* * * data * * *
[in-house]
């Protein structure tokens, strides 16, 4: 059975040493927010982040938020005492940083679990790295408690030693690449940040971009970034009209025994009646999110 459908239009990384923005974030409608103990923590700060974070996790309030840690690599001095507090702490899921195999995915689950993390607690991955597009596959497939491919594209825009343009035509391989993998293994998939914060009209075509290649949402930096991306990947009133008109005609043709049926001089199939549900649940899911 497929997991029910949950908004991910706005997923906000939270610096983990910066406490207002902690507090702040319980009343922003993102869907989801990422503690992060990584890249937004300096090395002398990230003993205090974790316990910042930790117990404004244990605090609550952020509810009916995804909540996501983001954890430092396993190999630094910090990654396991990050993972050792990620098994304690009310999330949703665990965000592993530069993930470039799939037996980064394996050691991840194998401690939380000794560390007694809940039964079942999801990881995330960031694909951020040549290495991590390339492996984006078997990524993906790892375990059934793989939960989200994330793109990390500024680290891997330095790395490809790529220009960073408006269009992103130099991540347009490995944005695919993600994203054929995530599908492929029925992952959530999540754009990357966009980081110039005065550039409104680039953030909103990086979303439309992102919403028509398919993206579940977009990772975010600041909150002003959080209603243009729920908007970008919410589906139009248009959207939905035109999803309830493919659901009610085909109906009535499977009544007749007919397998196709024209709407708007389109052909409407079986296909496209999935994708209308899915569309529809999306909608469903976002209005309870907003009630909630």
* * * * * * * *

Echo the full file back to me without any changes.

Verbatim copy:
[in-house]
């Protein structure tokens, strides 16, 4: 059975040493927010982040938020005492940083679990790295408690030693690449940040971009970034009209025994009646999110 459908239009990384923005974030409608103990923590700060974070996790309030840690690599001095507090702490899921195999995915689950993390607690991955597009596959497939491919594209825009343009035509391989993998293994998939914060009209075509290649949402930096991306990947009133008109005609043709049926001089199939549900649940899911 497929997991029910949950908004991910706005997923906000939270610096983990910066406490207002902690507090702040319980009343922003993102869907989801990422503690992060990584890249937004300096090395002398990230003993205090974790316990910042930790117990404004244990605090609550952020509810009916995804909540996501983001954890430092396993190999630094910090990654396991990050993972050792990620098994304690009310999330949703665990965000592993530069993930470039799939037996980064394996050691991840194998401690939380000794560390007694809940039964079942999801990881995330960031694909951020040549290495991590390339492996984006078997990524993906790892375990059934793989939960989200994330793109990390500024680290891997330095790395490809790529220009960073408006269009992103130099991540347009490995944005695919993600994203054929995530599908492929029925992952959530999540754009990357966009980081110039005065550039409104680039953030909103990086979303439309992102919403028509398919993206579940977009990772975010600041909150002003959080209603243009729920908007970008919410589906139009248009959207939905035109999803309830493919659901009610085909109906009535499977009544007749007919397998196709024209709407708007389109052909409407079986296909496209999935994708209308899915569309529809999306909608469903976002209005309870907003009630909630």